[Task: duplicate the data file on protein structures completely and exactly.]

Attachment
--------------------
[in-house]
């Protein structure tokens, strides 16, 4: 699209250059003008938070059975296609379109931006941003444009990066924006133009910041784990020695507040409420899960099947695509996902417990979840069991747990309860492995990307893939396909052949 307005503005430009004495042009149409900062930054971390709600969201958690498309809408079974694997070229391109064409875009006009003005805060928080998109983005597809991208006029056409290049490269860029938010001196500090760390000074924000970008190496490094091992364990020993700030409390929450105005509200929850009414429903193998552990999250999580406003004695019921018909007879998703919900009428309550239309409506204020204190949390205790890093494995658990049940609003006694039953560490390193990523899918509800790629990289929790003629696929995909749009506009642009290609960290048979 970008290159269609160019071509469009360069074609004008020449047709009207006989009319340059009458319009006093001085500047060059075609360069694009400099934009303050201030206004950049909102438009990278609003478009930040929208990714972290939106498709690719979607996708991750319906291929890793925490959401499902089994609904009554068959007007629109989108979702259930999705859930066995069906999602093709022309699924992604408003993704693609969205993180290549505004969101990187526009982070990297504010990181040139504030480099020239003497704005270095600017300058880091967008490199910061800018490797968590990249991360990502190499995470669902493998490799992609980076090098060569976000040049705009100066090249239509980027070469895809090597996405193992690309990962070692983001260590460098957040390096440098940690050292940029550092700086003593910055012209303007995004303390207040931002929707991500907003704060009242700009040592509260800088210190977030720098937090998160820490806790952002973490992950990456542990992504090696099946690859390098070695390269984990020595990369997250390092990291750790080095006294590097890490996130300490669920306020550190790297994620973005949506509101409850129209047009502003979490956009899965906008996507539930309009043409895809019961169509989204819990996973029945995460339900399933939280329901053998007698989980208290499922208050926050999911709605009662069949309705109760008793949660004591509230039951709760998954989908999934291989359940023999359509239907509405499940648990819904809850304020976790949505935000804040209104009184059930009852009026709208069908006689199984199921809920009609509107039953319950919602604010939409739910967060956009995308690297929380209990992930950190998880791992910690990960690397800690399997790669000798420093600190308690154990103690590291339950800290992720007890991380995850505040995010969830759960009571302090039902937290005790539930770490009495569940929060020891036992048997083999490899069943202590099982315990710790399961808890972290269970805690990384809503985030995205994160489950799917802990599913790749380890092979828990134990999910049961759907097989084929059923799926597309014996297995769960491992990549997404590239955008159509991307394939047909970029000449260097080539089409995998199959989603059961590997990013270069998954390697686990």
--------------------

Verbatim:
[in-house]
């Protein structure tokens, strides 16, 4: 699209250059003008938070059975296609379109931006941003444009990066924006133009910041784990020695507040409420899960099947695509996902417990979840069991747990309860492995990307893939396909052949 307005503005430009004495042009149409900062930054971390709600969201958690498309809408079974694997070229391109064409875009006009003005805060928080998109983005597809991208006029056409290049490269860029938010001196500090760390000074924000970008190496490094091992364990020993700030409390929450105005509200929850009414429903193998552990999250999580406003004695019921018909007879998703919900009428309550239309409506204020204190949390205790890093494995658990049940609003006694039953560490390193990523899918509800790629990289929790003629696929995909749009506009642009290609960290048979 970008290159269609160019071509469009360069074609004008020449047709009207006989009319340059009458319009006093001085500047060059075609360069694009400099934009303050201030206004950049909102438009990278609003478009930040929208990714972290939106498709690719979607996708991750319906291929890793925490959401499902089994609904009554068959007007629109989108979702259930999705859930066995069906999602093709022309699924992604408003993704693609969205993180290549505004969101990187526009982070990297504010990181040139504030480099020239003497704005270095600017300058880091967008490199910061800018490797968590990249991360990502190499995470669902493998490799992609980076090098060569976000040049705009100066090249239509980027070469895809090597996405193992690309990962070692983001260590460098957040390096440098940690050292940029550092700086003593910055012209303007995004303390207040931002929707991500907003704060009242700009040592509260800088210190977030720098937090998160820490806790952002973490992950990456542990992504090696099946690859390098070695390269984990020595990369997250390092990291750790080095006294590097890490996130300490669920306020550190790297994620973005949506509101409850129209047009502003979490956009899965906008996507539930309009043409895809019961169509989204819990996973029945995460339900399933939280329901053998007698989980208290499922208050926050999911709605009662069949309705109760008793949660004591509230039951709760998954989908999934291989359940023999359509239907509405499940648990819904809850304020976790949505935000804040209104009184059930009852009026709208069908006689199984199921809920009609509107039953319950919602604010939409739910967060956009995308690297929380209990992930950190998880791992910690990960690397800690399997790669000798420093600190308690154990103690590291339950800290992720007890991380995850505040995010969830759960009571302090039902937290005790539930770490009495569940929060020891036992048997083999490899069943202590099982315990710790399961808890972290269970805690990384809503985030995205994160489950799917802990599913790749380890092979828990134990999910049961759907097989084929059923799926597309014996297995769960491992990549997404590239955008159509991307394939047909970029000449260097080539089409995998199959989603059961590997990013270069998954390697686990």